Within this obstacle of cancer and surgery, one of these early battles stands out above the rest...

The NG Tube.

The NG stands for "nasogastric." I also believe it stands for "not good."

Although, to be fair, it is only "not good" from an experiential standpoint. From a functional standpoint it is a very useful and helpful (albeit uncomfortable) medical tool.

Let's let Wiki step in here:

"Nasogastric aspiration (suction) is the process of draining the stomach's contents via the tube. Nasogastric aspiration is mainly used to remove gastric secretions and swallowed air in patients with gastrointestinal obstructions.

If the tube is to be used for continuous drainage, it is usually appended to a collector bag placed below the level of the patient's stomach; gravity empties the stomach's contents. It can also be appended to a suction system, however this method is often restricted to emergency situations, as the constant suction can easily damage the stomach's lining. In non-emergency situations, intermittent suction may be applied giving the benefits of suction without the untoward effects of damage to the stomach lining.

Suction drainage is used for patients who have undergone a pneumonectomy in order to prevent anesthesia-related vomiting and possible aspiration of any stomach contents. Such aspiration would represent a serious risk of complications to patients recovering from this surgery.

So as you can see, it serves a very important function. And, truthfully, not one person misrepresented my need for it, nor the "suckiness" of having it in place.

Way back in June, during my first appointment with Dr. Ong in Seattle, he told me I would need an NG tube and that it would suck. Every person who I talked to since then corroborated that sentiment, including Dr. Foster, when I met with him in October. Although, for the record, I do not believe he actually used the word "suck."

It's worth pointing out that to say that the NG tube "sucks" is true on at least two different levels; a coincidence that hadn't occurred to me prior to having that constant suction sound whirling away twelve inches away from my ear, all day and night.

While uncomfortable, I didn't really dwell too much on my NG tube the first few days after my surgery. It was late Friday night (my surgery was on Tuesday), that it all set in. The nurse that evening did a flush of the tube, and something changed. I don't know if the position changed, or just my sensitivity changed, but it suddenly became very uncomfortable.

I had a number of gag responses that night and the next day, and it hurt to swallow. I knew that it was pretty standard to have it in for four days post-op, and and I knew that I was on day four.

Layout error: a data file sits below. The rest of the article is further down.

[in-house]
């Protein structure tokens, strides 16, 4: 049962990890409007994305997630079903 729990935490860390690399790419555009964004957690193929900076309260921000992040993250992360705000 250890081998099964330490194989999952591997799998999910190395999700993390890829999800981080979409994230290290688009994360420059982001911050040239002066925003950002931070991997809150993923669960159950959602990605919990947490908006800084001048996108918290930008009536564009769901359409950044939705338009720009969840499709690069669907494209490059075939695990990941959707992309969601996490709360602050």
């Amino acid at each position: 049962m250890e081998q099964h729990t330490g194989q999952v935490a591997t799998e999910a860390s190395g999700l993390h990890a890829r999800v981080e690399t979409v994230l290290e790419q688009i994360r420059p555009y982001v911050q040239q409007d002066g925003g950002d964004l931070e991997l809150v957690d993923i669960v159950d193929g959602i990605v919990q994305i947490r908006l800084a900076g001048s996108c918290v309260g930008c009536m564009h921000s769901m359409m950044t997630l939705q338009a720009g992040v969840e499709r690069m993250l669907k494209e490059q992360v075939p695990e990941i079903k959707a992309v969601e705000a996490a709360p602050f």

I was determined to try to have it removed that day, and the idea had worked deeply in to my brain. There was no shaking it. I even made a public offer of flowers, donuts, and coffee to the individual who could help me make it happen.

And after I passed all of the requisite tests, it did come off that afternoon. (And the flowers/donuts/coffee offer was paid in full.)

It's one of those things, you know? Those things you don't appreciate until it is taken away from you. Breathing and swallowing and being able to quench your dry mouth and throat. Having the NG tube out made me feel like my recovery had increased by 500%. For hours afterward I just lied there and appreciated the experience of it all.

Each day in the hospital was pretty similar to the others. The surgery team typically came in between 6am and 6:30am to do rounds, my vitals were taken and my meds were given every four hours (with miscellaneous IVs and other asundry things happening in the spaces in between). The pain team came in mid-morning. Dr. Foster made his way in some time during the day, depending on his schedule. And, of course, I had my daily walks, which began with a walker and progressed to just the IV pole.

A highlight of all of those days were the nurses. I can't say enough about the staff at UNMC. Everyone was so great and helpful. If you ever have to have this surgery, I highly recommend you at least consider Dr. Foster and the UNMC team.

And speaking of the UNMC team, Dr. Foster is the Man. His numbers (complication rates, days in hospital, re-occurrence rates of disease, etc) are excellent and his bedside manner is unparalleled. He is loved and admired by so many people and when you meet him, you will understand why.

Again, if you are confronted with having to have this surgery, I highly recommend you go visit Dr. Foster.

But back to me...

On Wednesday, eight days after the surgery, I was discharged. It felt so good to not be confined to a hospital room, but as soon as I got home I was presented with other challenges. Managing three drain tubes and a wound vac is pretty easy when you are lying around all day, but it adds another level of complexity as you try to navigate life at home.

Wednesday night went decently, and on Thursday I was just trying to focus on eating and pooping; both large steps in the recovery process.

On Thursday afternoon I was feeling a little "off," and as the afternoon went on, that "off" feeling turned in to a nauseous feeling.

There are numerous reasons why vomiting is a bad idea for someone in my situation. One, the bowels get sleepy after operations like this, and it is important that you get them to wake up and start moving things downward. So vomiting is kind of a step backwards. Two, when you have a new 8 inch incision in your abdomen, the abdominal muscle contraction of vomiting can be no bueno.